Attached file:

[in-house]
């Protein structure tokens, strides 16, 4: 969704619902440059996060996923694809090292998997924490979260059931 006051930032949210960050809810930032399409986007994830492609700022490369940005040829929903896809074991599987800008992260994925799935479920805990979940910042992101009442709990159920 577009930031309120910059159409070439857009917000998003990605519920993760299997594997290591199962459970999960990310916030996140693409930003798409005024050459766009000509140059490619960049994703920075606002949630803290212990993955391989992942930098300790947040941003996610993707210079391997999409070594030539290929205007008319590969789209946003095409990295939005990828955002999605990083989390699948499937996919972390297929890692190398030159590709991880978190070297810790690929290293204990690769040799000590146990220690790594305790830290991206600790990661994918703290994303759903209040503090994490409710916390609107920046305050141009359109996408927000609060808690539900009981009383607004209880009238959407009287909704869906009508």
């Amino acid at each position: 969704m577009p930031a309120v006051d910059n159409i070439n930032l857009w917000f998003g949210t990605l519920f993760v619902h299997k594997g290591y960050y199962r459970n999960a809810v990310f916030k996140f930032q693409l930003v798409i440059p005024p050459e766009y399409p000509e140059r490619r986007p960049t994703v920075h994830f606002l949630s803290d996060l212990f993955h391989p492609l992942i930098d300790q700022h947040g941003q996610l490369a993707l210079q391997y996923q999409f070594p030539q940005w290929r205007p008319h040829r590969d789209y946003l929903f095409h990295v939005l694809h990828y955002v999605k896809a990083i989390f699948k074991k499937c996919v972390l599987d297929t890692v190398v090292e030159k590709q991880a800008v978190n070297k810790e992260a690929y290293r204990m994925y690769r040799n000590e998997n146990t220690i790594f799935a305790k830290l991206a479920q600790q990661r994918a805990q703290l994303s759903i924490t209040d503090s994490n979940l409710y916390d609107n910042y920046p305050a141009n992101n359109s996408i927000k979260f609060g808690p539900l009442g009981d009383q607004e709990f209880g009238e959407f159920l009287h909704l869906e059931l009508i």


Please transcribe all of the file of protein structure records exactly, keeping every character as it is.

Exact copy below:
[in-house]
């Protein structure tokens, strides 16, 4: 969704619902440059996060996923694809090292998997924490979260059931 006051930032949210960050809810930032399409986007994830492609700022490369940005040829929903896809074991599987800008992260994925799935479920805990979940910042992101009442709990159920 577009930031309120910059159409070439857009917000998003990605519920993760299997594997290591199962459970999960990310916030996140693409930003798409005024050459766009000509140059490619960049994703920075606002949630803290212990993955391989992942930098300790947040941003996610993707210079391997999409070594030539290929205007008319590969789209946003095409990295939005990828955002999605990083989390699948499937996919972390297929890692190398030159590709991880978190070297810790690929290293204990690769040799000590146990220690790594305790830290991206600790990661994918703290994303759903209040503090994490409710916390609107920046305050141009359109996408927000609060808690539900009981009383607004209880009238959407009287909704869906009508």
């Amino acid at each position: 969704m577009p930031a309120v006051d910059n159409i070439n930032l857009w917000f998003g949210t990605l519920f993760v619902h299997k594997g290591y960050y199962r459970n999960a809810v990310f916030k996140f930032q693409l930003v798409i440059p005024p050459e766009y399409p000509e140059r490619r986007p960049t994703v920075h994830f606002l949630s803290d996060l212990f993955h391989p492609l992942i930098d300790q700022h947040g941003q996610l490369a993707l210079q391997y996923q999409f070594p030539q940005w290929r205007p008319h040829r590969d789209y946003l929903f095409h990295v939005l694809h990828y955002v999605k896809a990083i989390f699948k074991k499937c996919v972390l599987d297929t890692v190398v090292e030159k590709q991880a800008v978190n070297k810790e992260a690929y290293r204990m994925y690769r040799n000590e998997n146990t220690i790594f799935a305790k830290l991206a479920q600790q990661r994918a805990q703290l994303s759903i924490t209040d503090s994490n979940l409710y916390d609107n910042y920046p305050a141009n992101n359109s996408i927000k979260f609060g808690p539900l009442g009981d009383q607004e709990f209880g009238e959407f159920l009287h909704l869906e059931l009508i």